Sydney Writer’s Festival 2015: Saturday

Another early morning, another long, very long, train ride, and another fun filled day planned for the Writer’s Festival. Arriving at the festival this morning I fully expected a large crowd now that the weekend had arrived, but it wasn’t too bad.

First session of the day was my second John Marsden one, where he discussed with Catherine Keenan his novel The South of Darkness, writing in general, as well as writing for kids and teenagers and being a teacher. This session was AMAZING! John spoke about education and children, making me realise so many astounding things adults consciously and unconsciously do around them, and he talked about his brilliant school Candlebark. I have wanted to go to Candlebark ever since it opened but at the time being in NSW while it was in Victoria was the challenge, that and I was two years older than their cut of year. Now, despite the fact I’ve been out of school almost ten years, this dream of going there remains. But I can wish for a do-over.

I managed to catch parts of another session over the speakers, Shaping Australia: How a Century of War Changed Us, whilst waiting in line for another and it was rather interesting the bits I caught. The discussion about the shift in the past twenty years between identifying as an ethnicity to identifying as a religion in particular, something I have noticed myself, was fascinating and the discussion on what it is people are looking for when they join something like ISIS. I didn’t hear all of it but what I managed to catch was interesting all the same.

The actually session I was entering was The Rise and Rise of YA: A Look at the Fastest-Growing Category in Fiction. Garth Nix talked with Laurie Halse Anderson, Sally Gardner, and Margo Lanagan about what makes YA so attractive to readers, publishers, and film makers. This session was packed in, clearly a popular session, and the discussion was enlightening about the sudden growth over the past ten years in YA and how adults are mostly responsible for this growth rather than young adults themselves.

Nix asked the panel a range of brilliant questions. The discussion ranged from having books banned, to whether a book consciously starts out as YA or not, what constitutes YA, and whether the market was flooded with too many YA books. He also made some excellent points saying that it is odd thinking that preventing people from reading about a certain topic [in a YA book] means it won’t happen to them, and how we are failing teenagers by not giving them literature. He also said something rather excellent; he said “[More than anyone else] Librarians know a lot more about YA, about everything really”. A lovely and true compliment about librarians that made me smile.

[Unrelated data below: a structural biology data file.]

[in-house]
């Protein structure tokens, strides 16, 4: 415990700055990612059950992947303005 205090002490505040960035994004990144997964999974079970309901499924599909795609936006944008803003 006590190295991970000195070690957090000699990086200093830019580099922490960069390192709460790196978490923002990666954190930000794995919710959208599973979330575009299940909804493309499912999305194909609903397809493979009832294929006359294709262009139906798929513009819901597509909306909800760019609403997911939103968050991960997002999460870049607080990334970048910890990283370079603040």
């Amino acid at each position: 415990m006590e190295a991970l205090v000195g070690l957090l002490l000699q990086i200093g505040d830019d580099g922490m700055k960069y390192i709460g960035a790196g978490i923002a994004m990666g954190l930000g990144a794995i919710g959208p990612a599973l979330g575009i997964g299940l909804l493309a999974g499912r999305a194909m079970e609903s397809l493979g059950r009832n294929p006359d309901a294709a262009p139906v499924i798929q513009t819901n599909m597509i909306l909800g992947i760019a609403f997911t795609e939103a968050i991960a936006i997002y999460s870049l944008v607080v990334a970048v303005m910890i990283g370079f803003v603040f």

While only having two sessions I got so much out of both of these that I will be thinking about the things discussed in both for a long time yet. It was a stickerless day once more but highly rewarding nonetheless, and with one day of the festival to go, I am looking forward to finishing my SWF year with a final day of brilliant discussions about literature, writing, and all manner of things (and hopefully with a sticker).

Newcastle Writers Festival 2014: Saturday

nwflogoReading Ryan O’Neill’s post last night about his Newcastle Writers experience reminded me I haven’t done my own, then I realised it was no longer a couple of days ago it was an entire week! Where does the time go? So I have finally found some time to tell you all about my awesome time at the Newcastle Writers Festival.

After the enjoyable and amazing time at the opening night on Friday, I was up early and off to Newcastle City Hall for day one of the festival. My first session, ‘From Little Things: Writing for Children‘, was excellent. On the panel was Kaz Delaney (aka Kerri Lane), Wendy Harmer, and Jesse Blackadder with Linsay Knight moderating. The mood in the room was wonderful, there was laughter and joking, each of the panellists played off each other and watching them joke and interact was as enjoyable for them as it was the entire audience.